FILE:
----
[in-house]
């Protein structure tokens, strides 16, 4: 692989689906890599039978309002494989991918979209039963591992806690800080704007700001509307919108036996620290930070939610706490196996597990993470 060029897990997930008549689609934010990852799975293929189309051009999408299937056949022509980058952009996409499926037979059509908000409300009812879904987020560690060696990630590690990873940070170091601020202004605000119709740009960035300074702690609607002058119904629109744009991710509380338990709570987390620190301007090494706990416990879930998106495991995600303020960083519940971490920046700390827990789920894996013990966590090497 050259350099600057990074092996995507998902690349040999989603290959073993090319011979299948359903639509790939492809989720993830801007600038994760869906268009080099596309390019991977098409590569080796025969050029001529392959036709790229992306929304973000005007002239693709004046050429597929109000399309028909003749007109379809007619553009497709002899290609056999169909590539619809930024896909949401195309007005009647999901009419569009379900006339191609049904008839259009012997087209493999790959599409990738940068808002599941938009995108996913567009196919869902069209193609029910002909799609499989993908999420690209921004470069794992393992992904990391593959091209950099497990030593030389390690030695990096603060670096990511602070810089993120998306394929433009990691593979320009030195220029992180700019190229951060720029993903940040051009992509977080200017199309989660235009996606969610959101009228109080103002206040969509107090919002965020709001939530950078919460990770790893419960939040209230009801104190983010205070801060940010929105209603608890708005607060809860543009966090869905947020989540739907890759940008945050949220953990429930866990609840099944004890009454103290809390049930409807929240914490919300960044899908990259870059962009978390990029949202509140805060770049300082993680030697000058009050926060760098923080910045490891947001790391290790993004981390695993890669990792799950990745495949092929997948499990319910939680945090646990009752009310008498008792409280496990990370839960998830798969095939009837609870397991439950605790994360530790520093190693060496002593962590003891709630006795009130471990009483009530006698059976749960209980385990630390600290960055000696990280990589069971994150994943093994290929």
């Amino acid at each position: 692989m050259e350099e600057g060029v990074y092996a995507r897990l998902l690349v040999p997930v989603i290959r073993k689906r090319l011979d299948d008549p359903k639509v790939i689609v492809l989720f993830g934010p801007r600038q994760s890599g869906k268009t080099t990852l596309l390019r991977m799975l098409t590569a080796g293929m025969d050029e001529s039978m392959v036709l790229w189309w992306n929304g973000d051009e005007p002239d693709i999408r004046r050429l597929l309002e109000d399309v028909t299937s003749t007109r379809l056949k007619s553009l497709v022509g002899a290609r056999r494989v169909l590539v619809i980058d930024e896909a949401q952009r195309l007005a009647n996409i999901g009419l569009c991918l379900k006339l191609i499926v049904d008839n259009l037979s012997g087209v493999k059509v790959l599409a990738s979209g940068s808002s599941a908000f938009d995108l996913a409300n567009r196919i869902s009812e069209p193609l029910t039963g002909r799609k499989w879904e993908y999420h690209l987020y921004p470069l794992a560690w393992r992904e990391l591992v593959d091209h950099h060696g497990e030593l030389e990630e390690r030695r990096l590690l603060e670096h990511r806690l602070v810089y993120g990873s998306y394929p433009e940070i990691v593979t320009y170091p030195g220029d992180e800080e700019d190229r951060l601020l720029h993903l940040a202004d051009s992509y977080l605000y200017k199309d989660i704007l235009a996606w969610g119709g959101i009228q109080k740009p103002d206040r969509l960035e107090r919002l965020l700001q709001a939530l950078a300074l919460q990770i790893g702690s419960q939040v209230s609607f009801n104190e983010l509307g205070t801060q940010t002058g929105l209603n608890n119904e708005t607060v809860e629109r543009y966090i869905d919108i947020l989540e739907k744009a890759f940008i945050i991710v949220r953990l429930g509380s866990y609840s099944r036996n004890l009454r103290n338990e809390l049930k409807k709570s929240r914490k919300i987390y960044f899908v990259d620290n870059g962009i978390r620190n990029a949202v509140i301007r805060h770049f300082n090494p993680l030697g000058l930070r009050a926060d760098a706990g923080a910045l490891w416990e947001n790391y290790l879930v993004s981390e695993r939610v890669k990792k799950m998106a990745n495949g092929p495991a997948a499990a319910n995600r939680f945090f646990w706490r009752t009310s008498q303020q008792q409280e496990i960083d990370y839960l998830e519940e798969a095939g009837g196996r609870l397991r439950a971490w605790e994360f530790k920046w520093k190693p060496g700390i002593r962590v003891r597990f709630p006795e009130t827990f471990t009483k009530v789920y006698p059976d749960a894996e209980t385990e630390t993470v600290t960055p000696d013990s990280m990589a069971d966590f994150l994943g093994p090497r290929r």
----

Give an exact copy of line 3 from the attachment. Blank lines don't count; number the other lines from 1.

């Amino acid at each position: 692989m050259e350099e600057g060029v990074y092996a995507r897990l998902l690349v040999p997930v989603i290959r073993k689906r090319l011979d299948d008549p359903k639509v790939i689609v492809l989720f993830g934010p801007r600038q994760s890599g869906k268009t080099t990852l596309l390019r991977m799975l098409t590569a080796g293929m025969d050029e001529s039978m392959v036709l790229w189309w992306n929304g973000d051009e005007p002239d693709i999408r004046r050429l597929l309002e109000d399309v028909t299937s003749t007109r379809l056949k007619s553009l497709v022509g002899a290609r056999r494989v169909l590539v619809i980058d930024e896909a949401q952009r195309l007005a009647n996409i999901g009419l569009c991918l379900k006339l191609i499926v049904d008839n259009l037979s012997g087209v493999k059509v790959l599409a990738s979209g940068s808002s599941a908000f938009d995108l996913a409300n567009r196919i869902s009812e069209p193609l029910t039963g002909r799609k499989w879904e993908y999420h690209l987020y921004p470069l794992a560690w393992r992904e990391l591992v593959d091209h950099h060696g497990e030593l030389e990630e390690r030695r990096l590690l603060e670096h990511r806690l602070v810089y993120g990873s998306y394929p433009e940070i990691v593979t320009y170091p030195g220029d992180e800080e700019d190229r951060l601020l720029h993903l940040a202004d051009s992509y977080l605000y200017k199309d989660i704007l235009a996606w969610g119709g959101i009228q109080k740009p103002d206040r969509l960035e107090r919002l965020l700001q709001a939530l950078a300074l919460q990770i790893g702690s419960q939040v209230s609607f009801n104190e983010l509307g205070t801060q940010t002058g929105l209603n608890n119904e708005t607060v809860e629109r543009y966090i869905d919108i947020l989540e739907k744009a890759f940008i945050i991710v949220r953990l429930g509380s866990y609840s099944r036996n004890l009454r103290n338990e809390l049930k409807k709570s929240r914490k919300i987390y960044f899908v990259d620290n870059g962009i978390r620190n990029a949202v509140i301007r805060h770049f300082n090494p993680l030697g000058l930070r009050a926060d760098a706990g923080a910045l490891w416990e947001n790391y290790l879930v993004s981390e695993r939610v890669k990792k799950m998106a990745n495949g092929p495991a997948a499990a319910n995600r939680f945090f646990w706490r009752t009310s008498q303020q008792q409280e496990i960083d990370y839960l998830e519940e798969a095939g009837g196996r609870l397991r439950a971490w605790e994360f530790k920046w520093k190693p060496g700390i002593r962590v003891r597990f709630p006795e009130t827990f471990t009483k009530v789920y006698p059976d749960a894996e209980t385990e630390t993470v600290t960055p000696d013990s990280m990589a069971d966590f994150l994943g093994p090497r290929r």